In 1991, two Libyan intelligence agents were indicted by federal prosecutors in the U.S. and Scotland for their involvement in the December 1988 bombing of Pan Am flight 103. In January 1992, the UN Security Council approved Resolution 731 demanding that Libya surrender the suspects, cooperate with the Pan Am 103 and UTA 772 investigations, pay compensation to the victims’ families, and cease all support for terrorism. Libya’s refusal to comply led to the approval of UNSC Resolution 748 on March 31, 1992, imposing sanctions designed to bring about Libyan compliance. Continued Libyan defiance led to passage of Security Council Resolution 883–a limited assets freeze and an embargo on selected oil equipment—in November 1993. UN sanctions were lifted on September 12, 2003, after Libya fulfilled all remaining UNSCR requirements, including renunciation of terrorism, acceptance of responsibility for the actions of its officials, and payment of appropriate compensation to the victims’ families. Cooperation

On December 19, 2003, Libya announced its intention to rid itself of WMD and MTCR-class missile programs. Since that time, it has cooperated with the U.S., the U.K., the International Atomic Energy Agency, and the Organization for the Prohibition of Chemical Weapons toward these objectives. Libya has also signed the IAEA Additional Protocol and has become a State Party to the Chemical Weapons Convention.

Normalizing relations

In recognition of these actions, the U.S. began the process of normalizing relations with Libya. The U.S. terminated the applicability of the Iran and Libya Sanctions Act to Libya and the President signed an Executive Order on September 20, 2004 terminating the national emergency with respect to Libya and ending IEEPA-based economic sanctions. This action had the effect of unblocking assets blocked under the Executive Order sanctions. Restrictions on cargo aviation and third-party code-sharing have been lifted, as have restrictions on passenger aviation. Certain export controls remain in place.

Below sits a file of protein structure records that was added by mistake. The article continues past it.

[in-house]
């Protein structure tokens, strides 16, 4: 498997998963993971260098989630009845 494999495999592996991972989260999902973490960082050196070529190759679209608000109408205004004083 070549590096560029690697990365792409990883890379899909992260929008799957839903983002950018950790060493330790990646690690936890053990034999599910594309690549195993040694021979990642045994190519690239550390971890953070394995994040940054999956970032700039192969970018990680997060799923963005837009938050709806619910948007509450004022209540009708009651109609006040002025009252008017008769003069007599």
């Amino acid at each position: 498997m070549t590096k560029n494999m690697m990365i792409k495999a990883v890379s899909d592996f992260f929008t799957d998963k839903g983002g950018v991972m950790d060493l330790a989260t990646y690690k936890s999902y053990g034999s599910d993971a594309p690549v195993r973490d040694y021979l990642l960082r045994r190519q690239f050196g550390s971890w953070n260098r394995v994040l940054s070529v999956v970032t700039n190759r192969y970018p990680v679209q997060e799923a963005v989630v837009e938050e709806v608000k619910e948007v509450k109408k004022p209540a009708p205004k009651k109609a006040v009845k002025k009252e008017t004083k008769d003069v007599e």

U.S. diplomatic personnel reopened the U.S. Interest Section in Tripoli on February 8, 2004. The mission was upgraded to a U.S. Liaison Office on June 28, 2004, and to a full embassy on May 31, 2006. The establishment in 2005 of an American School in Tripoli demonstrates the increased presence of Americans in Libya, and the continuing normalization of bilateral relations. Libya re-established its diplomatic presence in Washington with the opening of an Interest Section on July 8, 2004, which was subsequently upgraded to a Liaison Office in December 2004 and to a full embassy on May 31, 2006.

On May 15, 2006, the US State Department announced its intention to rescind Libya’s designation as a state sponsor of terrorism in recognition of the fact that Libya had met the statutory requirements for such a move: it had not provided any support for acts of international terrorism in the preceding six-month period, and had provided assurances that it would not do so in the future. On June 30, 2006, the U.S. rescinded Libya’s designation as a state sponsor of terrorism. In July 2007, Mr. Gene Cretz was nominated by President Bush as ambassador to Libya. The Foreign Relations Committee of the U.S. Senate held Cretz’s confirmation hearing on Wednesday, September 25, 2008. The Libyan government satisfied its responsibility and paid the remaining amount of money it owed (total of $1.5 billion) to the victims of several acts of terrorism on Friday, October 31, 2008.

Principal U.S. Officials included Chargé d’Affaires William Milam and Deputy Principal Officer John Christopher Stevens.

The U.S. Embassy in Libya is temporarily located at the Corinthia Bab Africa Hotel, Souk al-Thulatha, Al-Gadim, Tripoli. The U.S. consular representative’s office is also located at the in the Corinthia Bab Africa Hotel. Limited services are available for U.S. citizens.

In response to the 2011 Libyan civil war, the U.S. Government cut ties with the Libyan Government, and enacted sanctions on the Gaddafi regime. White House spokesman Jay Carney noted that the legitimacy of Gaddafi’s regime had been “reduced to zero”.[1]

On March 19, 2011, in accordance with UNSC Resolution 1973 and in response to Libyan refusal to halt attacks on rebels within Libya, the United States along with France and the United Kingdom began attacks on Libyan defensive infrastructure and ground forces.[2]

On July 15, 2011, the United States government announced that it had granted diplomatic recognition to the National Transitional Council as the legitimate Libyan government. It granted accreditation to Ali Aujali as the Libyan Ambassador to the United States on August 15

 

4. Osama Bin Laden Afghanistan

In 1974, at the age of 17, bin Laden married Najwa Ghanem at Latakia, Syria; they were divorced before September 11, 2001. Bin Laden’s other known wives were Khadijah Sharif (married 1983, divorced 1990s), Khairiah Sabar (married 1985), Siham Sabar (married 1987), and Amal al-Sadah (married 2000). Some sources also list a sixth wife, name unknown, whose marriage to bin Laden was annulled soon after the ceremony. Bin Laden fathered between 20 and 26 children with his wives.  Many of bin Laden’s children fled to Iran following the September 11 attacks and as of 2010 Iranian authorities reportedly continue to control their movement.